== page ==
Interiors and Exteriors
Art and Design
Objects and Antiquities

Tuesday, May 20


Roubaix is a complicated town, quietly nestled in the shadow of its better known neighbour Lille in Northern France. It was once an important epicentre of manufacturing for the textile industry, but now the only indication of this illustrious history are a few dilapidated factory stacks, scattered throughout "the poorest town in France." And yet Roubaix still retains an aura of elegance and progress that spans time. Its velodrome sees the finale of the Paris-Roubaix ("The Hell of the North"), an legendary cycling race dating back to 1896. Jacques Brel held his final public performance here. In recent years is has become an internationally renowned destination for specialty schools in art, fashion and dance. It is as if the ashes of the city are giving birth to itself, a regeneration of hope and possibility. Nowhere is this transformation more elegantly presented than at La Piscine, also known as Musée D'Art et d'Industrie André Diligent.

Elected in 1912 as an aggressive Socialist candidate, Jean-Baptiste Lebas set in motion a transformation of the Roubaix area, building new homes, schools, TB clinics, and other facilities including a commission to build "the most beautiful swimming pool in France". The architect Albert Baert was chosen, as much for his progressive politics as his experience in designing public baths for Lille and Dunkirk. The initial plans were drawn up in 1923, but the pool would not open to the public until 1932 due to the complexity of the arch design and administrative red tape.

A collaboration of Byzantine and Art Deco style, it was modelled after "an abbey, four wings arranged around a garden reminiscent of a cloister." It was a temple of hygiene for the working class, a altruistic sanctuary bearing the Masonic markings of Baert's affiliation. Unfortunately, due to rusting in the steel vault ceiling and ongoing security issues, the pool eventually closed in 1985. In 1998 an international jury competition chose Jean-Paul Philippon as the architect to re-imagine the building as a museum. An empty textile factory next door was annexed into the design to accommodate exhibition space and an outdoor garden.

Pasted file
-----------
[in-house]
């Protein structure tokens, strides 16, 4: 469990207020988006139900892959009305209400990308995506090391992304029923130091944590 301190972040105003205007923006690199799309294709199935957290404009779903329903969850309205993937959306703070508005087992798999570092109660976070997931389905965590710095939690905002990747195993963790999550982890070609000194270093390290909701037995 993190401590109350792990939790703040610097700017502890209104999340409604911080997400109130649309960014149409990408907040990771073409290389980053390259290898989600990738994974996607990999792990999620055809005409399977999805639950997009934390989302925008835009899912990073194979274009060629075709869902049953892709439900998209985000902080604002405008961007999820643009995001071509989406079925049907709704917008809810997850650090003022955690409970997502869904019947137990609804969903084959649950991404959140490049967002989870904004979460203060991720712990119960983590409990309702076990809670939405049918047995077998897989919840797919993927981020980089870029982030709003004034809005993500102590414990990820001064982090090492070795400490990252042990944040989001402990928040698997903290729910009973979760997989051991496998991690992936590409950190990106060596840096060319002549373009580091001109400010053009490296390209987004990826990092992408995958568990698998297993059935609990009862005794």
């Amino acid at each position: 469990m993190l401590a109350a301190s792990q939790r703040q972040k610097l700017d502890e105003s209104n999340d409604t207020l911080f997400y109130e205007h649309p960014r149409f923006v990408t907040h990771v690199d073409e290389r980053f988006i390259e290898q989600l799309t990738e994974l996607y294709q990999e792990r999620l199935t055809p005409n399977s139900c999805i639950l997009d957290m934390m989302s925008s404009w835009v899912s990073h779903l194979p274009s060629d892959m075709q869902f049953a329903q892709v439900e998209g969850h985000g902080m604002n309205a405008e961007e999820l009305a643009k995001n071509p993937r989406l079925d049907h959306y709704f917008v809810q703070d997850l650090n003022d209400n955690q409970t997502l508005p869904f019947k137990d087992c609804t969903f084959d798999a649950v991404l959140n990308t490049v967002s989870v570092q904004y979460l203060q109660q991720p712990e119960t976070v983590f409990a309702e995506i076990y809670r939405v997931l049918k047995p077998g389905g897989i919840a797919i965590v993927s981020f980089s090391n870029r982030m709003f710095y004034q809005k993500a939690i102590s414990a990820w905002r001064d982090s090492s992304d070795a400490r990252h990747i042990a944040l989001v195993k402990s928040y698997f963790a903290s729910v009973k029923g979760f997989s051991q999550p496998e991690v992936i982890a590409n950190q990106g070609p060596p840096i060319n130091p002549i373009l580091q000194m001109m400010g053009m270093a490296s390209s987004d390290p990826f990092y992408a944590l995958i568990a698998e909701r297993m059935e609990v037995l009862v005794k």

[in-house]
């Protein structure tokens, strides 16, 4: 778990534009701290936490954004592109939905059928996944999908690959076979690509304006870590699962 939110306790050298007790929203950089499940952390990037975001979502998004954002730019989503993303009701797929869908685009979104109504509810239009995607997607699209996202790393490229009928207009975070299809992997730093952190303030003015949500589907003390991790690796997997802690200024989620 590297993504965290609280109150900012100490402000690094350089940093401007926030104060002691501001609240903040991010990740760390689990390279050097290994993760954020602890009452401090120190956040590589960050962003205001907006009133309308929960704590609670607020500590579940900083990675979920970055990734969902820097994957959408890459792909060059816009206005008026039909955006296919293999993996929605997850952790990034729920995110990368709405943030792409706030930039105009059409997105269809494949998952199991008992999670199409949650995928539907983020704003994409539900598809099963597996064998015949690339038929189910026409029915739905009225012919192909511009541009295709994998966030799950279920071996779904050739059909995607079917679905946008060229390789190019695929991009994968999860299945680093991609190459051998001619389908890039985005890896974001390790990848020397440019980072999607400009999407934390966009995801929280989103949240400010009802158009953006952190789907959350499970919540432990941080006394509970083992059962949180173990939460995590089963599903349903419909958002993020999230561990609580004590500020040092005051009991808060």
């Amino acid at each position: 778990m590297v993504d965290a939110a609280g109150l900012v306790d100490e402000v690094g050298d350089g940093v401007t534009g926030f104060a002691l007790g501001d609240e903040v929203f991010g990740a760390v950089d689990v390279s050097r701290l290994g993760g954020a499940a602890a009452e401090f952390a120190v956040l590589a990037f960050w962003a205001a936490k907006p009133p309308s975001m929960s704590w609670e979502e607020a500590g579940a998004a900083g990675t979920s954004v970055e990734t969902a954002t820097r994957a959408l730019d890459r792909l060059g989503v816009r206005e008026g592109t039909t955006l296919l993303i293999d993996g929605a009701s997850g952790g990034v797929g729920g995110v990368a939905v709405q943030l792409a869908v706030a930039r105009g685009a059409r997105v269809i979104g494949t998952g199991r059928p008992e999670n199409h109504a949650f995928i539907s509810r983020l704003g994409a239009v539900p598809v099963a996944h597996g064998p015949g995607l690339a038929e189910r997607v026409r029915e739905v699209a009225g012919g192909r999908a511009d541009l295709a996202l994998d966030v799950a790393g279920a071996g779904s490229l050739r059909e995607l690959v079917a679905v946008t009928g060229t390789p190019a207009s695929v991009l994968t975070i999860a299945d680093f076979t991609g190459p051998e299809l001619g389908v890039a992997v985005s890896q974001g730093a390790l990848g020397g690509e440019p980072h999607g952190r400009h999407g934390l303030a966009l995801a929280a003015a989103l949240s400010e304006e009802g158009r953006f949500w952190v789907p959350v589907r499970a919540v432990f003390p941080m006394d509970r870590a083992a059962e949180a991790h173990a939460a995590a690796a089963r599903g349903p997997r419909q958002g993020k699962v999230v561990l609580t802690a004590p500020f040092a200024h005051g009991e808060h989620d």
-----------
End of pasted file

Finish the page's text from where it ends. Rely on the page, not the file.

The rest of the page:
It is now home to an impressive permanent collection of 19th and 20th century sculpture and painting, and a vast collection of bound volumes containing samples of textile production dating back to 1835. At the time of my visit there was an impressive selection of temporary exhibits: André Fougeron, Jean-René Gauguin, N'Krumah Lawson Daku, Michel Lanos and Fabienne Auzolle. If only I had happened upon the place during one of the rare occasions when performers have been given license to once again dominate the waters of the basin, splashing through an atypically serene pool under the glowing rays of a stained-glass sun.

No comments:

Post a Comment